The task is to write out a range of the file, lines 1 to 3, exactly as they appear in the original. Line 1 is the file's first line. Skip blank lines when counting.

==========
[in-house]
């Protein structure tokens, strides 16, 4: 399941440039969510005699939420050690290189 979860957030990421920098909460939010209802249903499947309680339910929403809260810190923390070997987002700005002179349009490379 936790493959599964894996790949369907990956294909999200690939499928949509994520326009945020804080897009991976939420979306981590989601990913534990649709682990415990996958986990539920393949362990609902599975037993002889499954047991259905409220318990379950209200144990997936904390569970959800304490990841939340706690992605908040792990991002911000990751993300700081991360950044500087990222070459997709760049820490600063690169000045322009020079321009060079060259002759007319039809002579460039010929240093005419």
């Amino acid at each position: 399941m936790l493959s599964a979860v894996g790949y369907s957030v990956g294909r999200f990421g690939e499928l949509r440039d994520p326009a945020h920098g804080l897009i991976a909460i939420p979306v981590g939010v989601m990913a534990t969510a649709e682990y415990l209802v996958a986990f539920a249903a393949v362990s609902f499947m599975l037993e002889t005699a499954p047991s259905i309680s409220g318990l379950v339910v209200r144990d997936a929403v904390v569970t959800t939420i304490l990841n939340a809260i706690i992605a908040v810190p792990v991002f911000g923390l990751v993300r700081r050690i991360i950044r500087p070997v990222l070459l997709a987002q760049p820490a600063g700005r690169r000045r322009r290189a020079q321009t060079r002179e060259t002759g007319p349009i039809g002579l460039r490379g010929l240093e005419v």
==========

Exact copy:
[in-house]
């Protein structure tokens, strides 16, 4: 399941440039969510005699939420050690290189 979860957030990421920098909460939010209802249903499947309680339910929403809260810190923390070997987002700005002179349009490379 936790493959599964894996790949369907990956294909999200690939499928949509994520326009945020804080897009991976939420979306981590989601990913534990649709682990415990996958986990539920393949362990609902599975037993002889499954047991259905409220318990379950209200144990997936904390569970959800304490990841939340706690992605908040792990991002911000990751993300700081991360950044500087990222070459997709760049820490600063690169000045322009020079321009060079060259002759007319039809002579460039010929240093005419």
């Amino acid at each position: 399941m936790l493959s599964a979860v894996g790949y369907s957030v990956g294909r999200f990421g690939e499928l949509r440039d994520p326009a945020h920098g804080l897009i991976a909460i939420p979306v981590g939010v989601m990913a534990t969510a649709e682990y415990l209802v996958a986990f539920a249903a393949v362990s609902f499947m599975l037993e002889t005699a499954p047991s259905i309680s409220g318990l379950v339910v209200r144990d997936a929403v904390v569970t959800t939420i304490l990841n939340a809260i706690i992605a908040v810190p792990v991002f911000g923390l990751v993300r700081r050690i991360i950044r500087p070997v990222l070459l997709a987002q760049p820490a600063g700005r690169r000045r322009r290189a020079q321009t060079r002179e060259t002759g007319p349009i039809g002579l460039r490379g010929l240093e005419v």